Your support for mindfulTV not only helps us innovate, it also supports Mindful’s ongoing work and helps us reach sustainability. For more information on our mindfulTV initiative, and to learn about our crowdfunding campaign that’s taking Mindful to the next level, go here.

The UCSD Center for Mindfulness and Professional Training Institute fully support Barry’s vision and mindfulTV. We encourage you to donate now to help mindfulTV take advantage of the 1440 Foundation’s matching funds.

Mindful Matters: Nourishing Our Wellbeing in Clinical Practice

by Chris Gauthier

There are lots of people, many of them healthcare professionals, who are serving this world by caring for others. Something within some of them is so completely synchronous with the desire to heal others that there is nothing in this life they would rather do. The fact that there are people so committed to helping others become whole is awe-inspiring. However, too many times the basic premise of healing is forgotten: we must heal ourselves if we have intentions of healing others, so we can better serve all.

stethoscopeWith the world of medicine constantly changing, areas of improvement in patient care are abound while its practitioners continue to meekly manage mindful self-care rather haphazardly. In America, this recent structural revolution in the medical industry, regardless of personal opinions and politics on the subject, is significant. The demand for physicians, psychologists, and other medical practitioners is exponentially growing. Medical professionals that do well in their care – because let’s face it, we have or know someone who has had a needlessly negative experience seeking quality care, can be likened to an oasis in this increasingly desert-esque landscape. How do we as practitioners, continue to offer the top care that we do, while combating increasing instances of burn-out, fatigue, and a general lack luster experience where on occasion we may dip our toes into the depths of existential darkness? With greater work loads and less time that we do not have, it is imperative for us to find ways to care for ourselves. These sharp changes in the field require equally acute transformations of focus.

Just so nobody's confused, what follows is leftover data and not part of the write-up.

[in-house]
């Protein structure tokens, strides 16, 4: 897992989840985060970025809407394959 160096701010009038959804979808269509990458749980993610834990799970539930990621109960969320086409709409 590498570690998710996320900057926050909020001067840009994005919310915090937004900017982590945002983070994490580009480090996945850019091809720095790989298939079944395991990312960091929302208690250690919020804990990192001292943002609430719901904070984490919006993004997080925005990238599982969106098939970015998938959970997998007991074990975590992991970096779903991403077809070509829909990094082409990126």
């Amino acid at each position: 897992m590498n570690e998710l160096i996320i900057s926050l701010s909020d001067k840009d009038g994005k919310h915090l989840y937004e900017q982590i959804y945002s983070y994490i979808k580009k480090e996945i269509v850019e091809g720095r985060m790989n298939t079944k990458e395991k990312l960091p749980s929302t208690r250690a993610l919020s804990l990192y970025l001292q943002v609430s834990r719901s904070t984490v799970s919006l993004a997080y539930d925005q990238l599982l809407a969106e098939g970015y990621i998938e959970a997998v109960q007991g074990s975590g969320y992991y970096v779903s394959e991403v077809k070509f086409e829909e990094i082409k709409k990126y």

There is another movement germinating in this field z krasner9258-1within the western context that proffers a way for us to take care of ourselves so that we can do what we love: take care of others. This movement is towards mindfulness. Mindfulness in clinical practice is essential to thriving long-term in the duty of serving our patients to the best of our abilities. Mick Krasner, MD FACP practices primary care internal medicine in Rochester NY and teaches that the University of Rochester School of Medicine and Dentistry. Going strong after 12 years of integrating Mindfulness-Based Stress Reduction into the lives of his patients, medical students and various health professionals, Mick might be on to something. A plethora of research on this topic shows an improvement in quality of care of patients, and an increase in well being for the health professionals who practice it. An example of one of the aspects whereby we can incorporate mindfulness is within the context of communication education with our colleagues.